Will the apprenticeship levy mean smaller businesses lose out?

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Ruth Davidson MSP talks to an apprentice in Edinburgh. Separate arrangements for funding apprenticeships apply in Scotland
Deadline News/REX/Shutterstock

It is the Government’s flagship policy to fix the UK’s skills problem, a well-intentioned “tax” on employers to raise £3 billion and create 3 million new apprenticeship starts.

But the apprenticeship levy, due to take effect on 6 April, could end up being “fairer” to some employers than others or risk failing to achieve its goals, if the Government does not clarify a number of issues.

When the levy was first announced in 2015, the (then) Chancellor George Osborne said businesses would “get back more than they put in”, but that smaller, non-levy paying businesses could also benefit from funding by a system of “co-investment” where the employer pays 10% and the Government covers the other 90% of the cost of training.

Unlike levy-payers, however, smaller companies arguably face a more complex route to gaining this investment, including having to negotiate contracts with training providers to secure the limited amount of funding on offer.

Furthermore, confusion around their entitlements has led many smaller businesses to think “if they don’t pay it, then it’s nothing to do with them”, according to Gemma Tumelty of HR consultancy The HR Dept.

She says: “Many small businesses are so busy doing their job, what they’re good at, that they don’t look into what’s available to them and whether they can access additional funding. The Government has not confirmed exactly how much will be made available to non levy-payers, so many of them feel they’re unlikely to get anything.”

Mark Dawe, chief executive of the Association of Employment and Learning Providers (AELP), agrees that smaller businesses could end up losing out in the longer term.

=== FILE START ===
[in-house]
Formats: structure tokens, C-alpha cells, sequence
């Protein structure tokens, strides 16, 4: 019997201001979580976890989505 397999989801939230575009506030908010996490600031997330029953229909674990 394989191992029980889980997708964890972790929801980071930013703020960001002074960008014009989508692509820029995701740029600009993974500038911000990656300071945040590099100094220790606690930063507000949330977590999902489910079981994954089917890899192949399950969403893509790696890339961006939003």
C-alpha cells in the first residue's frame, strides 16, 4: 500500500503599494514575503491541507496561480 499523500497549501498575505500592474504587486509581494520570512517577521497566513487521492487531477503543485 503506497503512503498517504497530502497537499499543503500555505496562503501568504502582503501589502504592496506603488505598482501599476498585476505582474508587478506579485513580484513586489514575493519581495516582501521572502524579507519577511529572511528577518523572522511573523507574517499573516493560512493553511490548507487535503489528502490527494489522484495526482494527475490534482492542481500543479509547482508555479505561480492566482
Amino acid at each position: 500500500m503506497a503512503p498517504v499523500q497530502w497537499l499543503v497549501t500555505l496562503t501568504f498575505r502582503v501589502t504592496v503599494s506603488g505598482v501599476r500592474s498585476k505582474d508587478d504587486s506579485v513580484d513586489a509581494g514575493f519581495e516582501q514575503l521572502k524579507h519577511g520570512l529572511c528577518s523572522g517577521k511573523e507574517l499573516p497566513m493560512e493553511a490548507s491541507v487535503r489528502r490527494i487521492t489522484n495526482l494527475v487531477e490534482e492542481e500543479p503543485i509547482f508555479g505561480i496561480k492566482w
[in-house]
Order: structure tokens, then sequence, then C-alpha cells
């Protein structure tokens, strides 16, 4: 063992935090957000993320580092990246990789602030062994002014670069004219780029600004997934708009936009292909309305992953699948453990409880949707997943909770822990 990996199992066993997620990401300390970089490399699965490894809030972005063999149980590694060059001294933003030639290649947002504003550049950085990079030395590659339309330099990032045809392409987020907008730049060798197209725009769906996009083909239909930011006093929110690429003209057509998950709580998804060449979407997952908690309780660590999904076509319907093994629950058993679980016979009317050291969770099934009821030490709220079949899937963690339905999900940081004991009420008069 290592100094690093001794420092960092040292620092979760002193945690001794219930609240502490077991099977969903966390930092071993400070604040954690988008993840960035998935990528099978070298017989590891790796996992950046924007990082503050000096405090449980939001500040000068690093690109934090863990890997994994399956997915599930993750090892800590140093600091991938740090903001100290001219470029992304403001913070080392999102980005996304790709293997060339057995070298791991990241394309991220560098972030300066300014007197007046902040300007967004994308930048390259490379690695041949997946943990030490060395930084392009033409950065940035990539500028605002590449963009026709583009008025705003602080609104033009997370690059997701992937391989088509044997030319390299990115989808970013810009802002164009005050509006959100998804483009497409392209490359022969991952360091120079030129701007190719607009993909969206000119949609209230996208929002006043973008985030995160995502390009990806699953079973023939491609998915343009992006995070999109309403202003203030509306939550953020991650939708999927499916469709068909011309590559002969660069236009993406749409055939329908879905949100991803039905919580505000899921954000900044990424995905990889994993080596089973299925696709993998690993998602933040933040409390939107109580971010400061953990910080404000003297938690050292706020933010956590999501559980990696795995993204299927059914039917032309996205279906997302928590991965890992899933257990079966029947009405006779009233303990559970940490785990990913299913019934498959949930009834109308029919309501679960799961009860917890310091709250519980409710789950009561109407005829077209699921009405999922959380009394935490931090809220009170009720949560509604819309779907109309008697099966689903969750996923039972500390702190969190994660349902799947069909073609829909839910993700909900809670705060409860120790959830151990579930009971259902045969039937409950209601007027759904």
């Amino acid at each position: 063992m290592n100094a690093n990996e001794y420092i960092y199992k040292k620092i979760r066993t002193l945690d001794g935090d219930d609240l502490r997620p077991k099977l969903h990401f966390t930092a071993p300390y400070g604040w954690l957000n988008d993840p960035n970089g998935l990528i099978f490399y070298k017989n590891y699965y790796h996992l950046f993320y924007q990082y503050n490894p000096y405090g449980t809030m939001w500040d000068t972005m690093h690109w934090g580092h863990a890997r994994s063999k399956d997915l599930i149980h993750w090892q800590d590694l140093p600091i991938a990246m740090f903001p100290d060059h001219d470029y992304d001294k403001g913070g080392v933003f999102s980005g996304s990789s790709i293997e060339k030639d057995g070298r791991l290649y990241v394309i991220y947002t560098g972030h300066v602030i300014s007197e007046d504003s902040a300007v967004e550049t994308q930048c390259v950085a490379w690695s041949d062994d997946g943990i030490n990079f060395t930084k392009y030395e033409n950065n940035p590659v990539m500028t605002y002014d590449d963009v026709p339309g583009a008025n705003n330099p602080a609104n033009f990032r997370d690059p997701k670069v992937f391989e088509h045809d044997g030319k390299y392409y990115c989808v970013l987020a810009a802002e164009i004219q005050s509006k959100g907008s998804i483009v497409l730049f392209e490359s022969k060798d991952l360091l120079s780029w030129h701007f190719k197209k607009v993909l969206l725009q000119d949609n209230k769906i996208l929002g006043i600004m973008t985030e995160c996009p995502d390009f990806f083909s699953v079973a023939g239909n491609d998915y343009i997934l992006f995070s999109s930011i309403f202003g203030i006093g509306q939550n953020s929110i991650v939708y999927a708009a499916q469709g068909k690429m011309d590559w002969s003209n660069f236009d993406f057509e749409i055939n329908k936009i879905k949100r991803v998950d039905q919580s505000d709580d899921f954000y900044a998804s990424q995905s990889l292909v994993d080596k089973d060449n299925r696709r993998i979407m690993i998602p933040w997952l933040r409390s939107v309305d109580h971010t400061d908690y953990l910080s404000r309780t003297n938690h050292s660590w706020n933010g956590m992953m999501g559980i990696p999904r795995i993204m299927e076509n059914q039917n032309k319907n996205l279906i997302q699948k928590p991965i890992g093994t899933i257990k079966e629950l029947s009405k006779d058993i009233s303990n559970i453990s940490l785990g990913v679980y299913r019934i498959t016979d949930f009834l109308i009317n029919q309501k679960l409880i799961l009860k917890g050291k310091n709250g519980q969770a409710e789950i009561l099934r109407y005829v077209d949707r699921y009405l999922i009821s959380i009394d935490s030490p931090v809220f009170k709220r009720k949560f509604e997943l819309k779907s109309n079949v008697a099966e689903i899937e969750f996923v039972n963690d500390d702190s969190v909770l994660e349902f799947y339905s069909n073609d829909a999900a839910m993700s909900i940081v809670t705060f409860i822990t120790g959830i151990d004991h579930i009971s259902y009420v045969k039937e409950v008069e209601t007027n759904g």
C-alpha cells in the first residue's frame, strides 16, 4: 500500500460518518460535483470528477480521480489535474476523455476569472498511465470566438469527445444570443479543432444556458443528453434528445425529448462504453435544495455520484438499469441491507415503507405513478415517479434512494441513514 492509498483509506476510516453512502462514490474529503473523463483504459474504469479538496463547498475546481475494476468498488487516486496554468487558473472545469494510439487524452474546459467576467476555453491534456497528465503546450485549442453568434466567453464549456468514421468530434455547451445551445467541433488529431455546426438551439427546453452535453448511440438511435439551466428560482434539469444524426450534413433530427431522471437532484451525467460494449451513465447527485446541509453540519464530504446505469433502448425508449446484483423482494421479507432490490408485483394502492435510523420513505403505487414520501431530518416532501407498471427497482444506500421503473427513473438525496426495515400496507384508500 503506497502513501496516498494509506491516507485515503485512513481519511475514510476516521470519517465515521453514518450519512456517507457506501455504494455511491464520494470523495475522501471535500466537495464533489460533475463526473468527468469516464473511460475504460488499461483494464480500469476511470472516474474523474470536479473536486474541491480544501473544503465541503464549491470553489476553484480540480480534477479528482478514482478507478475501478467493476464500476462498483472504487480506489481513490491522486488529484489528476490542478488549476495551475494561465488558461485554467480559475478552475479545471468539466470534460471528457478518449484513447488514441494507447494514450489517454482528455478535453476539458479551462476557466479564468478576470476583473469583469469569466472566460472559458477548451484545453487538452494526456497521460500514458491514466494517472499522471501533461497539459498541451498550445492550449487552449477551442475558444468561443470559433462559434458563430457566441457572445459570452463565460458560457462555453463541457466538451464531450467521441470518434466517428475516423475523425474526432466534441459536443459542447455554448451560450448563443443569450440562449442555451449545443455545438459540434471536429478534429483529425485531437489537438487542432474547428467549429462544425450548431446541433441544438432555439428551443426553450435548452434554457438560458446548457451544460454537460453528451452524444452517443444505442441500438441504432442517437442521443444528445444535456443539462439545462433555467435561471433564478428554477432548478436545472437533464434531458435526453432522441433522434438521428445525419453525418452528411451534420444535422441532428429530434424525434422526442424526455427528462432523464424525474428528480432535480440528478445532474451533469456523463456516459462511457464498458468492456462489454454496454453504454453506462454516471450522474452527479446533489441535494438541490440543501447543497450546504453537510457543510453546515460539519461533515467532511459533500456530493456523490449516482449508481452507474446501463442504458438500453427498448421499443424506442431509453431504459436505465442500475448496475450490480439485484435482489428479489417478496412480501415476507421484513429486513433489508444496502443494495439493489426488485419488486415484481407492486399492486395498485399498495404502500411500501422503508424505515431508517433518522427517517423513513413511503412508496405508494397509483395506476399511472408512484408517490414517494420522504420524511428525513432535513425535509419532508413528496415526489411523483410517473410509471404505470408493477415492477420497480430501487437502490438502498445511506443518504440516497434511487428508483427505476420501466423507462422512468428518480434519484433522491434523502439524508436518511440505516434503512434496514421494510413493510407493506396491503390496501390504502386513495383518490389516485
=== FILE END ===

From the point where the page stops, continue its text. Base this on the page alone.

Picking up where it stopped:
He predicts that most of the funding raised by the levy – which will only be paid by those with a wage bill of more than £3 million but is designed to offer wider access to training for all employers – will be swallowed up by larger companies fighting to get a return on their investment.

The levy will raise less money and stimulate training less in the areas that need it most – the regions hit hardest by de-industrialisation, which suffer from low levels of qualification, low productivity and low pay” – IPPR

Dawe explains that many levy payers will take advantage of the wide range of occupations covered by apprenticeships, for example management training, to expand the types of apprenticeship they offer and therefore reaping back what they’ve put in.

Others will consider shifting the emphasis of their entry-level recruitment away from graduates to school leavers, or effectively “re-badge” existing training as apprenticeship schemes to qualify for a share of the levy “pot”.

Layers of confusion

Kate Arnott, of accountancy firm MHA MacIntyre Hudson, says that the levy is “adding further layers of confusion and many businesses will struggle to take out as much as they put in”.

For levy-paying employers, the way the new funding model will work is relatively straightforward. Each levy-paying employer receives a £15,000 allowance to offset against payments. After calculating 0.5% of the annual salary bill, £15,000 is taken out and the apprenticeship training budget is what is left in their Digital Apprenticeship Service account, which they can access online.